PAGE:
Repeated exposure to items that contain high levels of lead, such as old lead-based paint, water, water pipes, soil, and even toys and candy imported from other countries can cause lead poisoning. Lead poisoning sometimes leads to significant health issues in children. Even low levels of lead exposure can cause problems.
According to the CDC, an estimated 535,000 U.S. children ages 1-5 years have blood lead levels known to damage health. Blood levels as low as five mcg/dL may cause permanent cognitive, neurological, emotional, and behavioural problems. Lead exposure can even harm babies before they are born.
Lead-based paint is a particular problem. Lawmakers outlawed the use of lead-based paint in the mid-1970s. Still, it’s safe to assume that homes built before 1978 might contain lead-based paint products. About 29 million homes in the U.S. have deteriorated lead-based paint and elevated levels of lead-contaminated house dust. About 2.6 million of these homes house one or more young children. Toddlers are especially susceptible because they play on the floor and regularly put their hands in their mouths. During hand-to-mouth contact, a toddler may potentially ingest lead dust and paint chips in sufficient quantities to cause lead poisoning.
Symptoms of Lead Poisoning in Children
Lead poisoning can occur well before your child shows symptoms. Even children who seem healthy might have high levels of lead in their bodies. For this reason, if you believe your child was exposed to lead, you should speak with your paediatrician. Your paediatrician will have your child’s blood tested. According to Riley | Ersoff LLP, blood tests are the only way to determine if your child has lead poisoning. However, symptoms of lead poisoning to watch out for include:
- Premature birth
- Low birth weight
- Slow or delayed growth
- Muscle weakness
- Abdominal pain
- Learning delays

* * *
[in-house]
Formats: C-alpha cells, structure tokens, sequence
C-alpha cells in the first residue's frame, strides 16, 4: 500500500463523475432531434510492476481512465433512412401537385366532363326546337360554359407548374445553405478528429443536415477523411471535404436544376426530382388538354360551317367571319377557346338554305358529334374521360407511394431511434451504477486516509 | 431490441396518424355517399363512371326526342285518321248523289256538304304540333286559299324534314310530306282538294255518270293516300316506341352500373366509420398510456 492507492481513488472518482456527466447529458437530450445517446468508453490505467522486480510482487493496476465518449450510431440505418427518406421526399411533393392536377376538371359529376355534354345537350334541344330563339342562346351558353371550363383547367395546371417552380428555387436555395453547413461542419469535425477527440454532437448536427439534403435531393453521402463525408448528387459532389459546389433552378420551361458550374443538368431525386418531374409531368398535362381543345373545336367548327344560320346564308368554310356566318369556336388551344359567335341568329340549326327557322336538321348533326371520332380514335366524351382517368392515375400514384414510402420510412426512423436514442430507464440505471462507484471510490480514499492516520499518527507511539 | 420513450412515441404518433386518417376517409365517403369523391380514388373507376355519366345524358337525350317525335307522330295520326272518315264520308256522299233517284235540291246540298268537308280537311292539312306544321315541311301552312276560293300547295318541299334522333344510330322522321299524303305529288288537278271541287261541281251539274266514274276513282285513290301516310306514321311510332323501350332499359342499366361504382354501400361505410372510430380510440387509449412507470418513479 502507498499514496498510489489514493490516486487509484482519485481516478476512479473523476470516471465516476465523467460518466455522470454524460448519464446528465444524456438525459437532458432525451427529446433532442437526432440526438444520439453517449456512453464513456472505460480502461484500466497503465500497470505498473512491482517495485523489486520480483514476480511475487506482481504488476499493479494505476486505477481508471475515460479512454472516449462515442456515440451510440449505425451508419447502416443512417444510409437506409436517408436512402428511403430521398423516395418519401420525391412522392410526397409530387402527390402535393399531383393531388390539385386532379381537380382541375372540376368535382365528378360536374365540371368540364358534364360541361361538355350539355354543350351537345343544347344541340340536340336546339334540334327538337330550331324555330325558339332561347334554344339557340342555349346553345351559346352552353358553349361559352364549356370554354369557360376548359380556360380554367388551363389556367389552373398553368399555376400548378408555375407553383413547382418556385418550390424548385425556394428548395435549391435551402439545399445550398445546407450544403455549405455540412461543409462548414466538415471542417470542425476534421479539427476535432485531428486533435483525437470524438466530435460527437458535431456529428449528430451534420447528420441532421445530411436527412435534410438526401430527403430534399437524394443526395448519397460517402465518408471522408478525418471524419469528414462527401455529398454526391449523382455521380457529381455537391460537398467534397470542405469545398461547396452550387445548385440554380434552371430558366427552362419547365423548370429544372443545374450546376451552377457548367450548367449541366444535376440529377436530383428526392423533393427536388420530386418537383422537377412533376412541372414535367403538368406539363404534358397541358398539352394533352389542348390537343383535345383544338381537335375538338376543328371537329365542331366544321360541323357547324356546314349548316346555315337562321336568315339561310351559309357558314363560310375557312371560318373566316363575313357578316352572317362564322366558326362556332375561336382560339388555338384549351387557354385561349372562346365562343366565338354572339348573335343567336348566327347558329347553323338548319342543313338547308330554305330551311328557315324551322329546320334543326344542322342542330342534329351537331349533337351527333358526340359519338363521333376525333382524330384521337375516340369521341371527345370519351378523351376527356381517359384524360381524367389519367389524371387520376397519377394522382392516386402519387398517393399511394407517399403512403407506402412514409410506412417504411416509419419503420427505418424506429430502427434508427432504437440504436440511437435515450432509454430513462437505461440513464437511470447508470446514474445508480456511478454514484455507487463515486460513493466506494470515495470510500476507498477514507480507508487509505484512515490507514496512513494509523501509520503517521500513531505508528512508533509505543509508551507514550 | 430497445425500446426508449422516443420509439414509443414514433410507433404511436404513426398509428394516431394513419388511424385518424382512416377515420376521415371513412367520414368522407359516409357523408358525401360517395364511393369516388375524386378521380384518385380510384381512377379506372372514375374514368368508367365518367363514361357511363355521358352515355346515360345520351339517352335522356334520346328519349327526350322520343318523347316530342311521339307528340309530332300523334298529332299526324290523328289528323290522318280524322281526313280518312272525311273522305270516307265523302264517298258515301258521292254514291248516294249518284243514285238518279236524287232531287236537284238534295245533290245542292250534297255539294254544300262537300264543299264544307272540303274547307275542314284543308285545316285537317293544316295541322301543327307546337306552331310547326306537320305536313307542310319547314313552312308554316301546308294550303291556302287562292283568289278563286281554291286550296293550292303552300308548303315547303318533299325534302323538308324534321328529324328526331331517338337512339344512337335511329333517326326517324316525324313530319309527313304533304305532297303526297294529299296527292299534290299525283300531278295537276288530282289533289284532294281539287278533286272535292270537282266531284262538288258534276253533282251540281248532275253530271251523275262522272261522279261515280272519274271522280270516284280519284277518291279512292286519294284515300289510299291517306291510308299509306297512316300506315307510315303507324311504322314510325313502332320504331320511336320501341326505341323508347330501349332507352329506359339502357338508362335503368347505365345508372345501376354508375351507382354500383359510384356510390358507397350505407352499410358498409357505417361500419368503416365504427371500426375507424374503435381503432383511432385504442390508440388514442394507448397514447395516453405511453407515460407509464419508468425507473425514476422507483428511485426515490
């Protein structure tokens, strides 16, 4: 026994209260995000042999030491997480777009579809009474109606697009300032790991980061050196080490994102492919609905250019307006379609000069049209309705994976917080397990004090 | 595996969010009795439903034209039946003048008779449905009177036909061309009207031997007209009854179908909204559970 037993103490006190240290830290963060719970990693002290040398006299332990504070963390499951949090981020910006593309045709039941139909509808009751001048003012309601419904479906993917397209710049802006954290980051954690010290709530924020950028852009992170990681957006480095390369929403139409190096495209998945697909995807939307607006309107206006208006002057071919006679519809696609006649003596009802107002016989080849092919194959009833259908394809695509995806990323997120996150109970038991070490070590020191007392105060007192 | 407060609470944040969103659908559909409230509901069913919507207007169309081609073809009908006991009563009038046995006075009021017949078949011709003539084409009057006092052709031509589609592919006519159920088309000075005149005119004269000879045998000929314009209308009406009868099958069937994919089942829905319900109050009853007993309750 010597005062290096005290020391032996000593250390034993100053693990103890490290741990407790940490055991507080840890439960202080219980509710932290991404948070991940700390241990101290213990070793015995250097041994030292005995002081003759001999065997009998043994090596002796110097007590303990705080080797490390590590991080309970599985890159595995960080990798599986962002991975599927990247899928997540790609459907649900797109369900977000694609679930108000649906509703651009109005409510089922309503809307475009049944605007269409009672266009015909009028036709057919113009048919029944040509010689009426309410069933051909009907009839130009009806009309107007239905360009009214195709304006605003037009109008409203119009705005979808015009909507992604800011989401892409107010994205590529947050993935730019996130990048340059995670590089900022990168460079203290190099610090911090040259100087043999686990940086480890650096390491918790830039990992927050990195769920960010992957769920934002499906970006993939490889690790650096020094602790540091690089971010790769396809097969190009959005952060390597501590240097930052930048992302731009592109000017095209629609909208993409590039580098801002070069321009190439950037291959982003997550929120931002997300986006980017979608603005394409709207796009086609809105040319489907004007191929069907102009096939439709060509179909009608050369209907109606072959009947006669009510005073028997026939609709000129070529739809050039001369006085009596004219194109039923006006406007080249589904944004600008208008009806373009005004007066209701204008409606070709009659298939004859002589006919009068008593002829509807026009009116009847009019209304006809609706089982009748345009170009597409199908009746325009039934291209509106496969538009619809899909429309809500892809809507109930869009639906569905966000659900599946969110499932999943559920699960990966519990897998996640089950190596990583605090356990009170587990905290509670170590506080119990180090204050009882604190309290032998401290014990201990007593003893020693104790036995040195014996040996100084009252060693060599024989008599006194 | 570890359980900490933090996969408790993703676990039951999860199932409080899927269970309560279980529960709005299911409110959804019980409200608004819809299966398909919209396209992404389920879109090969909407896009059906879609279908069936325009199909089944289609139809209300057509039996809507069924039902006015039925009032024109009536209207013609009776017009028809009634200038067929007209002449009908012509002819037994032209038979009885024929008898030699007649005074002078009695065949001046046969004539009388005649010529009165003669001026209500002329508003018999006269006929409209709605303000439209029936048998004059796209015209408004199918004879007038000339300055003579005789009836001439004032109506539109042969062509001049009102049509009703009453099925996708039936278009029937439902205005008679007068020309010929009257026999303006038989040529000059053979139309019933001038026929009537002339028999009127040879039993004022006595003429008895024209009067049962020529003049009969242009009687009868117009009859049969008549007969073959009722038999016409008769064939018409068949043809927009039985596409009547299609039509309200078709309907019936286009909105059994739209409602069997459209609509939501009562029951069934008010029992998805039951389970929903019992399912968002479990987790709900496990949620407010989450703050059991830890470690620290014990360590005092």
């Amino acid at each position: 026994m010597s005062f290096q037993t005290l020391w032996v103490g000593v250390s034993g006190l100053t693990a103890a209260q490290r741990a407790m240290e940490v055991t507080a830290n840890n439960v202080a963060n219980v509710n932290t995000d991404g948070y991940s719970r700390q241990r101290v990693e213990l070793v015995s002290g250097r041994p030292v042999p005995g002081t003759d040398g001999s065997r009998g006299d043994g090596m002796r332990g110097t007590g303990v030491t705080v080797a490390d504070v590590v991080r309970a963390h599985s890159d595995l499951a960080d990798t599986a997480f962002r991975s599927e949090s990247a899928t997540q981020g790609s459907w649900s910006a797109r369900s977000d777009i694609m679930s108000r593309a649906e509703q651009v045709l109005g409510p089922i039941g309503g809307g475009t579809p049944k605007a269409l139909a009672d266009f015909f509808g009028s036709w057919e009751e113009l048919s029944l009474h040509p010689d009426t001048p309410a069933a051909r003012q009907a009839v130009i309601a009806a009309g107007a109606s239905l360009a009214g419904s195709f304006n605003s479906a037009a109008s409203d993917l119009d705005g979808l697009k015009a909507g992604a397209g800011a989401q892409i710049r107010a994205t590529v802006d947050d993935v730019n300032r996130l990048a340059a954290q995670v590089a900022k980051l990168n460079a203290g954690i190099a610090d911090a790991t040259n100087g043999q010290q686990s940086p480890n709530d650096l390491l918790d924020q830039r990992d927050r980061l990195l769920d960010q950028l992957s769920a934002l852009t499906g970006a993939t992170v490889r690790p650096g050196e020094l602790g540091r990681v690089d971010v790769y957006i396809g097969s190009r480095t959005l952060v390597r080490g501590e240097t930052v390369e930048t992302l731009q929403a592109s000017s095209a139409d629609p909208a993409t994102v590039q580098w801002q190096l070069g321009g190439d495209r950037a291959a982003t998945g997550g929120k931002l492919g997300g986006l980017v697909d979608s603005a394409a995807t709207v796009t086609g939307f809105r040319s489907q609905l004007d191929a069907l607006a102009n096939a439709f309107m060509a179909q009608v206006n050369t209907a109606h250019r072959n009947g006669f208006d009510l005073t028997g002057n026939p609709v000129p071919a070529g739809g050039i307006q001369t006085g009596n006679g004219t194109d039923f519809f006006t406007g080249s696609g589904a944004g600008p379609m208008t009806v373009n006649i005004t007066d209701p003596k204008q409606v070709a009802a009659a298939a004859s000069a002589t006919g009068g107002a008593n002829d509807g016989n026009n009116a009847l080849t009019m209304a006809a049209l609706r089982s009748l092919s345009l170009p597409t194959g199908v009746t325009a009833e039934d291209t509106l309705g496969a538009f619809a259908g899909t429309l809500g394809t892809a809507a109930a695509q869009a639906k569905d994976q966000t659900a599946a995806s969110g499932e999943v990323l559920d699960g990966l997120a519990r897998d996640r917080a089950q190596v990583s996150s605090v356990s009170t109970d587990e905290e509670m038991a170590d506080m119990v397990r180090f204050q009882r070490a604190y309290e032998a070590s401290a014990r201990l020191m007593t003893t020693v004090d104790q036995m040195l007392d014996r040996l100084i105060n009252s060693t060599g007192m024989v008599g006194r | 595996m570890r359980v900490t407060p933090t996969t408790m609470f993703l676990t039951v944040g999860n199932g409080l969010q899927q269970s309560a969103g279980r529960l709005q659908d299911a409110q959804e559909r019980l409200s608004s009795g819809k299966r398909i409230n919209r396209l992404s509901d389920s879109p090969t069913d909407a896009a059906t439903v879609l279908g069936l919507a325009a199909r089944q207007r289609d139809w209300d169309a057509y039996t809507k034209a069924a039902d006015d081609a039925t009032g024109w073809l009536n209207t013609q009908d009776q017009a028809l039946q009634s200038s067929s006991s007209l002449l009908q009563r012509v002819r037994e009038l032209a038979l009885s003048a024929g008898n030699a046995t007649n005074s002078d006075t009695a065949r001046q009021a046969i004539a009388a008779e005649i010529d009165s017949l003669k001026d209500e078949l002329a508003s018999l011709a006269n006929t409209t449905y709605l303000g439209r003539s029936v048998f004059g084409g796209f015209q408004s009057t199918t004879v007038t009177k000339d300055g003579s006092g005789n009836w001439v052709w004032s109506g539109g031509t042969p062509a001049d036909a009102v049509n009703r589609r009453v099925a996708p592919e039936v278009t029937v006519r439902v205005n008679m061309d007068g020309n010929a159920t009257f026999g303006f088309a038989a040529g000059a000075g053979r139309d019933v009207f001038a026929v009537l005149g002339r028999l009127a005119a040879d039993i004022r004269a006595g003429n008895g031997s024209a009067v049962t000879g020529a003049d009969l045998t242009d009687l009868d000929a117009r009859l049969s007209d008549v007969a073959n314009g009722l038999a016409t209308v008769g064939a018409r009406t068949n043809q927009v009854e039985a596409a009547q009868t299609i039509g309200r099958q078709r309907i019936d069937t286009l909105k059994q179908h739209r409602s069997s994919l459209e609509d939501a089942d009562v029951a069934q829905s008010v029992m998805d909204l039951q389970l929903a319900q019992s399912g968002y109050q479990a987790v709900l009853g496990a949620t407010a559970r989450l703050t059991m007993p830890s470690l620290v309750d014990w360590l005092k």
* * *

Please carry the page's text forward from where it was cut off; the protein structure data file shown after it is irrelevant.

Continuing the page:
- Abdominal pain
- Hearing loss
Lead poisoning symptoms may present like other conditions or medical problems. Always talk with your child’s healthcare provider for a proper diagnosis.
Ways to Prevent Lead Poisoning
The great news is that you can prevent lead poisoning. The first step is to ensure your pre-1978 home or apartment is free from flaking, peeling, chipping, or chalking paint. In addition, you should:
- Wipe your feet and remove your shoes before walking inside your home;
- Wash your child’s hands and face before meals;
- Wash your child’s toys frequently;
- Keep surfaces dust-free;
- Wet-mop floors and window sills to reduce the spread of dust contaminated with lead;
- Use cold tap water for drinking and cooking;
- When using hot water, run cold water first to help remove lead in pipes;
- Keep children from playing in dirt and soil (plant grass, cover soil with mulch, provide a sandbox, or designate a patio play area instead);
- Don’t cook with or eat from old pans and tableware likely to contain lead;
- Maintain vitamin C, calcium, and iron levels in your child’s diet to inhibit lead absorption;
- Change your children’s clothes if you suspect they’ve been exposed to lead; and
- Avoid folk medicine and certain foods and herbs that may contain lead.
Taking these and other basic precautions can help protect your children from lead exposure and any resulting harm.